Brown's advisers back push for an autumn election

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Gordon Brown's closest political ally urged him to announce a snap general election as speculation mounted at the Labour conference that he would call a 1 November poll.

Ed Balls, the Schools Secretary, suggested that the "gamble" would not be to hold an immediate election but to wait until next year. "It's a very interesting question as to where the gamble really lies," he said.

His comments in a BBC Radio interview showed that he believes Mr Brown might never have a better prospect of winning a fourth term for Labour than he does now and that the party might not do so well if he delays the poll until next May.

Later, Mr Balls insisted the Government was "getting on with the job" but stoked the election speculation by adding: "They [the public] need to know the nature of the very real and clear choice facing the country in the coming years – a Labour Party and government led by Gordon Brown and a Conservative Government led by David Cameron."

However, Mr Brown is getting conflicting advice from his cabinet ministers. So-called "Young Turks" such as Mr Balls, the election co-ordinator Douglas Alexander and Ed Miliband, who is drafting the Labour manifesto, are keener on a snap poll than more long-serving members. The so-called "greybeards" urging caution are said to include the Chancellor, Alistair Darling, the Health Secretary Alan Johnson and the Justice Secretary Jack Straw.

Labour insiders pointed out that the Young Turks have a greater interest in securing as big an election victory as possible to boost their prospects of having a long cabinet career.

As the bookmakers William Hill made a 2007 election the favourite option for the first time, John Denham, the Skills Secretary, said the gains predicted by the opinion polls were "exciting" to see but suggested the crucial judgement would be whether Labour would win key marginal seats. He added: "One of the things that the polls would say is we could turn a majority of 60 with two-and-a-half years to run into a majority of 100 with five years to run."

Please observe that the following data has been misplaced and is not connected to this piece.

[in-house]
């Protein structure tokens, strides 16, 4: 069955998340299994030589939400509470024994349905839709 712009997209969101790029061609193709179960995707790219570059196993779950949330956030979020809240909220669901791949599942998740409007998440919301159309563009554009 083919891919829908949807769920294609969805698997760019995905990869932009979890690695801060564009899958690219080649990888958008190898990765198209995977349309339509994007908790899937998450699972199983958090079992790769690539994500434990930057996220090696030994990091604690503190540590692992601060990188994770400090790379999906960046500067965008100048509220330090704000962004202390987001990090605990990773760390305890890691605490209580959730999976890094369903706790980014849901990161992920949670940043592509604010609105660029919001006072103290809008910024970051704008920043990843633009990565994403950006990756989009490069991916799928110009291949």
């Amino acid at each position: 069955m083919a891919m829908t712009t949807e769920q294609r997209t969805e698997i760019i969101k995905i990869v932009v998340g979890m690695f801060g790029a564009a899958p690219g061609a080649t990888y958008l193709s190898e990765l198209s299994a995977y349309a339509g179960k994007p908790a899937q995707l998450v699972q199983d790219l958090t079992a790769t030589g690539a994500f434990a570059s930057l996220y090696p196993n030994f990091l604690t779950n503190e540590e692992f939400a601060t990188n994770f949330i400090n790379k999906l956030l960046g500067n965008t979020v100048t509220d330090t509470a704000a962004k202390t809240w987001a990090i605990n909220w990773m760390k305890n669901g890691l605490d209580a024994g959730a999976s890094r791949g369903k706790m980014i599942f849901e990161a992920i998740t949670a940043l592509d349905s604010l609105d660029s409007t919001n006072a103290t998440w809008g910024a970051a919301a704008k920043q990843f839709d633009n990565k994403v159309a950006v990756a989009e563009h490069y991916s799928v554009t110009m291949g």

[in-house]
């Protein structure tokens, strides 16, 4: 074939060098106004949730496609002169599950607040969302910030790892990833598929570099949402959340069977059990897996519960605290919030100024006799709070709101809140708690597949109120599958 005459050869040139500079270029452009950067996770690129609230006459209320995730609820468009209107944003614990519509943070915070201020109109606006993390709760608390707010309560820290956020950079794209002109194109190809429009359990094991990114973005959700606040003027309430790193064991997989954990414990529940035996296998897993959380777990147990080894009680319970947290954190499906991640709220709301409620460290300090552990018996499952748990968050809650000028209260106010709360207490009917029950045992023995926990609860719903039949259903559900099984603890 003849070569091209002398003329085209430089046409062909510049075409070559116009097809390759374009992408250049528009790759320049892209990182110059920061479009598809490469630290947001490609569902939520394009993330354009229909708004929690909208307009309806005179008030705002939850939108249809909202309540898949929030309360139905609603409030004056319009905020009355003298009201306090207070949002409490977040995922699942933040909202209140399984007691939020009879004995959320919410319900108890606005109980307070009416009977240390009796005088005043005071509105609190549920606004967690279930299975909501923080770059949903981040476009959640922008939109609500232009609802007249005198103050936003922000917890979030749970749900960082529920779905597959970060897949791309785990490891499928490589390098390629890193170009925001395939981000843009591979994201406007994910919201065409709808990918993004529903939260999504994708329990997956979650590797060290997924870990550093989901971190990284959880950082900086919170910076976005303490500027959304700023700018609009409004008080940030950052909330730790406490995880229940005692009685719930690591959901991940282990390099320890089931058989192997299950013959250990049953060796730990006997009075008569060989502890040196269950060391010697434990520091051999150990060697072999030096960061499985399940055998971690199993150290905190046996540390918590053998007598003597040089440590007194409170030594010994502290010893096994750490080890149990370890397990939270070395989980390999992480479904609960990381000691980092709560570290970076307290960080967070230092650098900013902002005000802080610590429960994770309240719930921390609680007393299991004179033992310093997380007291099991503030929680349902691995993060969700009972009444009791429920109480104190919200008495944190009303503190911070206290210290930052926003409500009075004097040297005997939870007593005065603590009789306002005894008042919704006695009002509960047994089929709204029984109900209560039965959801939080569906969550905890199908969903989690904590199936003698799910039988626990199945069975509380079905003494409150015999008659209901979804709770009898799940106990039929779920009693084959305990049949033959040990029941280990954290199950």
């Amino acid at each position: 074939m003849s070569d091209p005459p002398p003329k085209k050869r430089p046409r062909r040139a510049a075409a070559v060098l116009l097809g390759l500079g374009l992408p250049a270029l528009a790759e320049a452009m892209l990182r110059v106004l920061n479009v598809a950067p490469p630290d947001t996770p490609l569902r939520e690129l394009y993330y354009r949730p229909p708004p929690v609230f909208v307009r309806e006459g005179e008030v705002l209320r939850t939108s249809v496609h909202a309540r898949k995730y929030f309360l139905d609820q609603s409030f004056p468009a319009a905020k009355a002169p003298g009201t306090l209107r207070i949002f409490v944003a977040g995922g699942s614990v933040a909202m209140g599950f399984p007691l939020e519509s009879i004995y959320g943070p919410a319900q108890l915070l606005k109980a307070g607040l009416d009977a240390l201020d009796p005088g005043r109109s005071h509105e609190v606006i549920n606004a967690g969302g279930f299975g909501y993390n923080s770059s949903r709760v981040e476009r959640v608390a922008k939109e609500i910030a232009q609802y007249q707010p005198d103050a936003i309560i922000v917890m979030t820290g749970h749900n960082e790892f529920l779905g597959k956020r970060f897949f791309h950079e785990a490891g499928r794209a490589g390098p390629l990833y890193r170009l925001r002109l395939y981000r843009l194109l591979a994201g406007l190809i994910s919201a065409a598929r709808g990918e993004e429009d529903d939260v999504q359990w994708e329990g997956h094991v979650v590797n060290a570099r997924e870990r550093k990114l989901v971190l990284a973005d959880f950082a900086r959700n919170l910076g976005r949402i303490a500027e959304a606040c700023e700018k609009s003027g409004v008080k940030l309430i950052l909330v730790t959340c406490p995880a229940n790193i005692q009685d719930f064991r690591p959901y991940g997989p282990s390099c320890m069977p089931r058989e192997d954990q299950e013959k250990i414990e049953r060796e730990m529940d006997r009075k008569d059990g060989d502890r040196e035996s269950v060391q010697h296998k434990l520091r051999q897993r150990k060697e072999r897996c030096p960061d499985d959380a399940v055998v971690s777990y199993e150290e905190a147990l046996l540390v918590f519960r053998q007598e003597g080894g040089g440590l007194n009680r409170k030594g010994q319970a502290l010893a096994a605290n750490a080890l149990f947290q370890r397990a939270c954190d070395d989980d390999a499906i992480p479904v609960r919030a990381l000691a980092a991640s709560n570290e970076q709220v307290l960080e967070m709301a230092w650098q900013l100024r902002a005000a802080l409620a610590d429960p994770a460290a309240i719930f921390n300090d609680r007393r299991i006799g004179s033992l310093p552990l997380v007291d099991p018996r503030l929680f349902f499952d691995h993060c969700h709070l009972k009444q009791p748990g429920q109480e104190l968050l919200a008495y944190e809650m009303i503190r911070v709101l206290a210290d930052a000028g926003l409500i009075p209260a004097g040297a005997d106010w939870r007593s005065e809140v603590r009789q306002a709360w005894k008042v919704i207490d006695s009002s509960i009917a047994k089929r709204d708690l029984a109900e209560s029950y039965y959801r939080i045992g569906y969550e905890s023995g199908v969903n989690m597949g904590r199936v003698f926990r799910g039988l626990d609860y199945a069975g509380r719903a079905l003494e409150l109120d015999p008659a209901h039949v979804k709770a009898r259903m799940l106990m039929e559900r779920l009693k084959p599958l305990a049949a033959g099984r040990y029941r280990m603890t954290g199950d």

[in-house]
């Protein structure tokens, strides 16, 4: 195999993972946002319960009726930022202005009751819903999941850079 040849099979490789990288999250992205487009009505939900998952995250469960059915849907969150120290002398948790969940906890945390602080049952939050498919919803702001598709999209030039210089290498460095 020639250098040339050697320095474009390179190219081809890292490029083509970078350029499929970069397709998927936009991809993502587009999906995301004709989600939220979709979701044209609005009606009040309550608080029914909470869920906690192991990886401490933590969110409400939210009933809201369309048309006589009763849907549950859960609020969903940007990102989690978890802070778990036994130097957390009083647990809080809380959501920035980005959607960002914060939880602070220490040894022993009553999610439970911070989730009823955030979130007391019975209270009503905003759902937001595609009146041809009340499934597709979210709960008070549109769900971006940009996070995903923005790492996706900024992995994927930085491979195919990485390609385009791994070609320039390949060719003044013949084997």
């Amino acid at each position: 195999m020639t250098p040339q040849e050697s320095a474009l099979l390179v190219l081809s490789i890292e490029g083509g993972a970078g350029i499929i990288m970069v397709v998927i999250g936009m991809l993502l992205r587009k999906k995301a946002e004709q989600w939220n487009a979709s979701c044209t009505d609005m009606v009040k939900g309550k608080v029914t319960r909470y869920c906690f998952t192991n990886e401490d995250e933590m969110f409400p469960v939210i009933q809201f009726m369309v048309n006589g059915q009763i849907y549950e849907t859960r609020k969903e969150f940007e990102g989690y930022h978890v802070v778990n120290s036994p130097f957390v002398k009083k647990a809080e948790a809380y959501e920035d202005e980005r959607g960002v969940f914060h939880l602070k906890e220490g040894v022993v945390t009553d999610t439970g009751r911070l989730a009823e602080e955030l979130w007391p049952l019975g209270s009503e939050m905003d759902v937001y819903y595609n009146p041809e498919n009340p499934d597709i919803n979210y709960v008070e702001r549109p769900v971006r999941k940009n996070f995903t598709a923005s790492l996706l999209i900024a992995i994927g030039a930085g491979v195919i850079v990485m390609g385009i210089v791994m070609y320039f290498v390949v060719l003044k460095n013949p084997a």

Yesterday Mr Brown did nothing to cool the feverish debate about the poll date when he took questions from Labour delegates in Bournemouth. Pressed on the matter by the broadcaster Mariella Frostrup, he quipped: "I think the first person I would have to talk to is the Queen." During the session, he promised that tax loopholes being exploited by private equity bosses would be closed by measures to be announced next month.

He told the conference that the pre-Budget report to be unveiled by Mr Darling would include action on the issue of private equity firms. The move follows criticism by Labour activists, MPs and trade unions that bosses enjoying non-domicile status pay only 10 per cent tax. "Whenever there is a loophole that shouldn't exist we take action. Since 1997 we have closed a massive number," he said. "Sometimes it is very difficult because you have lawyers and accountants always trying to find these loopholes. But on this issue of private equity I can assure you that we will do so."

Jack Dromey, the Labour treasurer, told the conference the party was "starting to gear up" for an election. Labour was "no longer racking up debts" but "living within our means", he said in his report.

A survey of 296 Labour members by the independent LabourHome.org blog site showed that grassroots activists are ready for an early election but believe Mr Brown is more likely to call one next May while 62 per cent want an autumn poll.

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